You’ve got to give the Disney folks credit. Having gone to the time, effort, and expense to recruit Tony Award–winning director Julie Taymor to translate the popular 1995 film to the stage, they had the good sense to realize that the best way to maximize their return on that investment was to get out of her way and let her re-imagine the show from the ground up.
The result was a runaway hit that garnered rave reviews and took a half-dozen Tony awards. Fifteen years later it’s still running at the Minskoff Theater on Broadway and in seven different productions worldwide. The overall gross to date is a stunning $4.8 billion. I’d call that “maximized”.
For those of you who have yet to see this remarkable show, know that the spectacular opening number sets the tone for the entire evening. As a giant red-orange sun rises over the African plain, the first sounds you hear are not those of Elton John and Tim Rice’s Anglo-American pop, which makes up the majority of the score, but rather the distinctly African melodies of Lebo M.
Led by South African actress Buyi Zama as the baboon Shaman Rafiki and answered by actors high in the side balconies, the call and response changes into “The Circle of Life” as the animals gather at Pride Rock, which slowly rises from the center of the stage. Tall, elegant giraffes, a lumbering elephant, leaping gazelles, a graceful cheetah, colorful birds—they stream in from every aisle and across the stage, surrounding the audience in light, sound, and color. The opening-night audience burst into spontaneous applause and whoops of delight—a pattern that repeated itself throughout the evening.
Except for the lions and Rafiki, all the animals are ingenious puppets created by Taymor and collaborator Michael Curry. In the tradition of Japanese Bunraku puppet theatre, no attempt is made to conceal the puppeteers, who are also the singers and dancers. In fact, the only way to actually see the human performers is to force yourself to look at them instead of their puppets; that’s how completely invested they all are in their roles.
Among the principals, most impressive were Brent Harris’s cheerfully devious Scar, Jelani Remy’s brash and athletic Simba, and Syndee Winters’s loving and loyal Nala, Simba’s friend and (inevitably) queen. Dionne Randolph is an appropriately regal Mufasa, although the role doesn’t give an actor all that much to play with.
Buyi Zama is a continual delight as Rafiki, a plum part if ever there was one. She communicates and connects beautifully, despite the fact that most of her role is in Zulu.
Standouts among the puppet actors include Nick Cordileone and original Broadway cast member Ben Lipitz as Timon and Pumbaa, the Abbott and Costello of the jungle. Rashada Sawan, Keith Bennett, and Robbie Swift get lots of comic menace from the roles of the evil hyenas Shenzi, Banzai, and Ed. I suppose they’d be the Three Stooges of the jungle if the Stooges had been carrion eaters.
Mark David Kaplan, an alumnus of the 2nd national “Lion King” tour, is just as terrific as Zazu the horn-billed royal councilor. There’s a clever moment at the end of “I Just Can’t Wait to Be King” in which the puppet is carried offstage and the actor is left to continue the illusion on his own. It both breaks and reseals the “fourth wall”, and Mr. Kaplan pulls it off flawlessly.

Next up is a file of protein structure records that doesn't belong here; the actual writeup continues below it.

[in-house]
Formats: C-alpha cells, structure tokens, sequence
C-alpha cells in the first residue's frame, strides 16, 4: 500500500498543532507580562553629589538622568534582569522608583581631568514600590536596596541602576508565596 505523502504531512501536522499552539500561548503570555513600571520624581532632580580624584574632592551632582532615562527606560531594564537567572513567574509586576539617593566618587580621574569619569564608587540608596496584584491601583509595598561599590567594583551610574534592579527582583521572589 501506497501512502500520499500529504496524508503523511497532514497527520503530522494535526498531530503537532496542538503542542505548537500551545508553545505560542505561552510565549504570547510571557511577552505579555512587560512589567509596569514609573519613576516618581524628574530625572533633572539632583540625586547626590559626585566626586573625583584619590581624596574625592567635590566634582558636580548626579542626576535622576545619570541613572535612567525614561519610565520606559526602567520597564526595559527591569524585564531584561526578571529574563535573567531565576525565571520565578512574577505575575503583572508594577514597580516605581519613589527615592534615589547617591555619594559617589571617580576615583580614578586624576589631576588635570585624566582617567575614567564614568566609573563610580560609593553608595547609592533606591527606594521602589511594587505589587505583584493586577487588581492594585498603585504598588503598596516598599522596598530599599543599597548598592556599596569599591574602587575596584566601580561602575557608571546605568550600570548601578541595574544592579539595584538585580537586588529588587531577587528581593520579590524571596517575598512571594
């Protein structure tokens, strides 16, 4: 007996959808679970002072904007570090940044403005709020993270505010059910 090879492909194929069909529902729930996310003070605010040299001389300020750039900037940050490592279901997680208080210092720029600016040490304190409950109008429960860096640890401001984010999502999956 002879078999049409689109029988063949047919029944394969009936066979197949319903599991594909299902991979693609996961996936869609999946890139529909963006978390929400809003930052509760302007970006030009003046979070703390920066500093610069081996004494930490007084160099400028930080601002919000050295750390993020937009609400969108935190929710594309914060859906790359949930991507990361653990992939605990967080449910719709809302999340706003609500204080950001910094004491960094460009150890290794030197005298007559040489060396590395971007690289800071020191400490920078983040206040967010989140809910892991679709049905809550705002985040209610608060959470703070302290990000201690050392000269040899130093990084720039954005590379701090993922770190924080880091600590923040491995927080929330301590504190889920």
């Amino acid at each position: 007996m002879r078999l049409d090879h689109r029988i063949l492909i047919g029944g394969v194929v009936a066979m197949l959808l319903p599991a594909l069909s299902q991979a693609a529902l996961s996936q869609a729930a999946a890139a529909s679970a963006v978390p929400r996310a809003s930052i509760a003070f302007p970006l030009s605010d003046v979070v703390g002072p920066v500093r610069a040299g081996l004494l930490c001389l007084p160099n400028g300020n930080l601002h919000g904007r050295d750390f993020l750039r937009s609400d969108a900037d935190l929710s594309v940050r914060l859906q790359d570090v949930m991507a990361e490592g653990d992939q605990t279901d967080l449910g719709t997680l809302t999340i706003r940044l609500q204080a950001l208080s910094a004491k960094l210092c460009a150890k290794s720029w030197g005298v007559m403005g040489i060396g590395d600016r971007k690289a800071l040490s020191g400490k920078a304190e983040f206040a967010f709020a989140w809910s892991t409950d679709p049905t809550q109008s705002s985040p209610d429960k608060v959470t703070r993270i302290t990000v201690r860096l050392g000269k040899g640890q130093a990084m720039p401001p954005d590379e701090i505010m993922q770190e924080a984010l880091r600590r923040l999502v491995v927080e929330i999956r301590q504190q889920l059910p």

Child actors play the roles of Young Nala essay writing service and Young Simba. On opening night they were played with great energy by Zavion J. Hill and Kailah McFadden. They alternate with Adante Power and Sade Phillip-Demorcy.
Finally, let me lavish some praise on the singing and dancing chorus. These folks have, in many ways, some of the most challenging jobs in the show since they’re required to operate a variety of different puppets (which, in the case of the giraffes, involves stilt walking) but take on a variety of roles as well. They even get to be humans in “One by One”, the electrifying African dance–inspired number that opens the second act.
Donald Holder’s lighting design, Richard Hudson’s scenery, Garth Fagan’s multi-cultural choreography, and Taymor’s costumes and puppets bring the African setting to vivid life. The score sounds remarkably seamless, considering that it contains music and lyrics not only by Elton John and Tim Rice but also by Lebo M., Mark Mancina, Jay Rifkin, film composer Hans Zimmer, and even Julie Taymor. The book, by Roger Allers and Irene Mecchi, brilliantly expands on the cinematic original while preserving its most memorable moments.
The substantial battery of African percussion instruments on each side of the stage (played by the versatile Stefan Monssen and Reuven Weizberg) adds a visceral kick to the music. The sound, at least from where we sat 10th row center, was unfortunately less than ideal, with lyrics pretty much incomprehensible in the big ensemble numbers.
If you have yet to make your acquaintance with this extraordinary bucket of brilliance from the seemingly bottomless well of Julie Taymor’s genius, you’ll certainly want to do so. And feel free to take the kids. There’s something in it for both youngsters and adults, so it’s the sort of thing the whole family will enjoy. Be aware, however, that at just over two and one-half hours with intermission it’s a fairly long show, so make sure the tykes you bring are old enough to sit through it. Make sure also that they’re mature enough to understand the basic theatre etiquette of staying put and keeping quiet. The adults seated behind you will appreciate it.
“The Lion King” runs through September 2nd at the Fox Theatre in Grand Center. For more information: fabulousfox.com or 314-534-1678.